Best of all, it’s clear that what happened 28.9 kilometers from Hershel’s farm will have real and lasting repercussions. It doesn’t matter how clumsily Rick and Shane’s dueling worldviews were articulated in the past. What matters is that Shane found himself in a hopeless place, doomed to be abandoned by his own unsentimental logic. That he was saved by Rick and his more stubbornly humanist POV is an irony so rich even a former Canadian child star could articulate it. Better still, no one needed to say a word. Shane’s deflated mug staring out the SUV window and taking in the horrifyingly beautiful sight of a single walker staggering through an endless cornfield said volumes more than his pinched drawl ever could.
If only the drastic changes in society (and, hopefully, in the show itself) had managed to penetrate the termite-infested walls of the insufferable farmhouse. Out on the road, morals, priorities and even adult opinions about cutting are in flux. But back in Hershel’s old-timey fiefdom, women are stuck in roles as creaky as the house itself. “Men have to do certain things, you know that,” says Lori as she dutifully slices cucumbers. “What happens out there happens out there. And we just try to get it together until they get back.” Cool gender politics, bro! Just when you think we’ve hit the bottom of this character’s awfulness, it turns out there’s always further to fall. It was established last week that Lori can’t drive. Now we learn she’s happiest when literally pregnant and in the kitchen. As if the hoariest of gender roles couldn’t have also fallen right alongside civilization, as if Dale or T-Dog couldn’t learn how to fold a duvet. (Honestly, why can’t Dale wash some tomatoes? It’s not as if he’d be useful when the walkers arrive. You have to shoot them in the brain, not judge them to death.) It’s bad enough that Lori’s been reduced to a hissing Judith Iscariot, whispering traitorous nothings into her cuckolded husband’s ear. But now the writers actually have the gall to saddle her with this retrograde nonsense, having her hector Andrea for not pitching in with the laundry and chicken cookery like the rest of the grateful, powerless women, suggesting that she’s merely working on a tan in lieu of working on her marksmanship. Andrea may be a tedious pill, but at least she’s making an effort to become something other than terrible in the new reality. It’s a shame that the lady walker shot three times in the head by the new kid showed more spunk and agency last night than the show’s nominal female lead.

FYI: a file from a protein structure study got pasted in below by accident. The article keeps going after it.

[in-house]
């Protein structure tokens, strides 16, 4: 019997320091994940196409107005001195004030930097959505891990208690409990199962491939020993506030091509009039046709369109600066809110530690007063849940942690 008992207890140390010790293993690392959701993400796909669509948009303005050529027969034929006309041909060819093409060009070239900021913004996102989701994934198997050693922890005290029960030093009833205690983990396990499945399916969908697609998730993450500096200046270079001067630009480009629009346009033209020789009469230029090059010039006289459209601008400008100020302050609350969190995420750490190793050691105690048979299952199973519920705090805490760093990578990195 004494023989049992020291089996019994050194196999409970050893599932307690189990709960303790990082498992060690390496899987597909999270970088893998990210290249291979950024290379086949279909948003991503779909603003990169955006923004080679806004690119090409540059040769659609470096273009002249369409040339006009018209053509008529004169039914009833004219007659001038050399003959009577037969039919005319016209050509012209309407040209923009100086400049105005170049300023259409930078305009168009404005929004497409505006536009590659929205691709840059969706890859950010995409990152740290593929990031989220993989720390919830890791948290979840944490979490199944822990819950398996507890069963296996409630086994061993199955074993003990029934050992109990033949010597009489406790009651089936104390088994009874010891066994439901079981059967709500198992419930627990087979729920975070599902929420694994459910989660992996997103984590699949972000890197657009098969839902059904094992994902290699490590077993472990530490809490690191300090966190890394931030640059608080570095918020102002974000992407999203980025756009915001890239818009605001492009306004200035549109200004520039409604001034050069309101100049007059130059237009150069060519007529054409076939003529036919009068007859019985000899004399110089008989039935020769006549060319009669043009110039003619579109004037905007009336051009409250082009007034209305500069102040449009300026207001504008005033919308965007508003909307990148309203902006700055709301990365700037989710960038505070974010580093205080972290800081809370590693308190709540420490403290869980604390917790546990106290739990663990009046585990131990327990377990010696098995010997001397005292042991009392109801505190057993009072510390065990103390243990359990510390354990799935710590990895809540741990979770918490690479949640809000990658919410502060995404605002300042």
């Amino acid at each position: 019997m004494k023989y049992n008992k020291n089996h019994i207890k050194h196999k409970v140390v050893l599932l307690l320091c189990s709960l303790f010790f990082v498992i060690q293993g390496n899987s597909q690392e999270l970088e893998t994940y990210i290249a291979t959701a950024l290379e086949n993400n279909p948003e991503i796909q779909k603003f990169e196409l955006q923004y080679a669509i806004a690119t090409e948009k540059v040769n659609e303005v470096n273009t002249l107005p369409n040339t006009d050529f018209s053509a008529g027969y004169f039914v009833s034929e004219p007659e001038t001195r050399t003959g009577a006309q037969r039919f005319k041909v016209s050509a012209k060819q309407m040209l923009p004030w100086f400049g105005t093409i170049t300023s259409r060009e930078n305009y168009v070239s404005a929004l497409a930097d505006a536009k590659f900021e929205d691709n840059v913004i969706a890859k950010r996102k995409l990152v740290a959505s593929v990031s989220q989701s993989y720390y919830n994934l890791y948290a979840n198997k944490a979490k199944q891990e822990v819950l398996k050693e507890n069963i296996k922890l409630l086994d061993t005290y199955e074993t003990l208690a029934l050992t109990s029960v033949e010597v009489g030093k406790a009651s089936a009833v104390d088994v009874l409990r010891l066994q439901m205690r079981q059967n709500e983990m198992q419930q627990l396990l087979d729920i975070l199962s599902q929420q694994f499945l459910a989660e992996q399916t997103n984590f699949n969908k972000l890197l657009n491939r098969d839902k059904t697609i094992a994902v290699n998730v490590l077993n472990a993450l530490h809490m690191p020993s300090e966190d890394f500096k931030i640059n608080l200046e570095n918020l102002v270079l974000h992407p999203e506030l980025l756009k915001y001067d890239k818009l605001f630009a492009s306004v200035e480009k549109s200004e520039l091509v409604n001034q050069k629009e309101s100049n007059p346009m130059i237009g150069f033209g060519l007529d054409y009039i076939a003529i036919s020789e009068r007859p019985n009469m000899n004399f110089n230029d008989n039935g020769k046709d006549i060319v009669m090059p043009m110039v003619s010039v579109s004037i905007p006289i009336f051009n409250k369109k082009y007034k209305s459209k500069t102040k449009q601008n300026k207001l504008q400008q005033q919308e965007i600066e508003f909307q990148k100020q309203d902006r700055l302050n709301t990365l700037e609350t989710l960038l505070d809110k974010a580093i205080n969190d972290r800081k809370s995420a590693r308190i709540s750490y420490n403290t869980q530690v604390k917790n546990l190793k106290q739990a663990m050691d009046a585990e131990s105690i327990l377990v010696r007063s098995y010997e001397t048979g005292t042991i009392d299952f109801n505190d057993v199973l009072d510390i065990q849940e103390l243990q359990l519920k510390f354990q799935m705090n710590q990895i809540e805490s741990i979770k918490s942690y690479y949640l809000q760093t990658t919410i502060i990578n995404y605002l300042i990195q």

As for suicidal Beth, well, it’s hard to get too invested in a character who spoke for the first time in an episode devoted to her jeopardy. But her decision to live, scarred but hopeful, mirrors those of us in the audience. We’ve been damaged and we’ve considered giving up. But a few flickerings of improvement (and, in my case, an editorial mandate) demand that we see this thing through. When she isn’t burning back issues of Ms. Magazine, even Lori agrees. “I wish I could say it’ll be all right in the end,” she counsels. “We can make now all right. We have to.” Is that Mrs. Grimes talking? Or a humbled Glen Mazzara?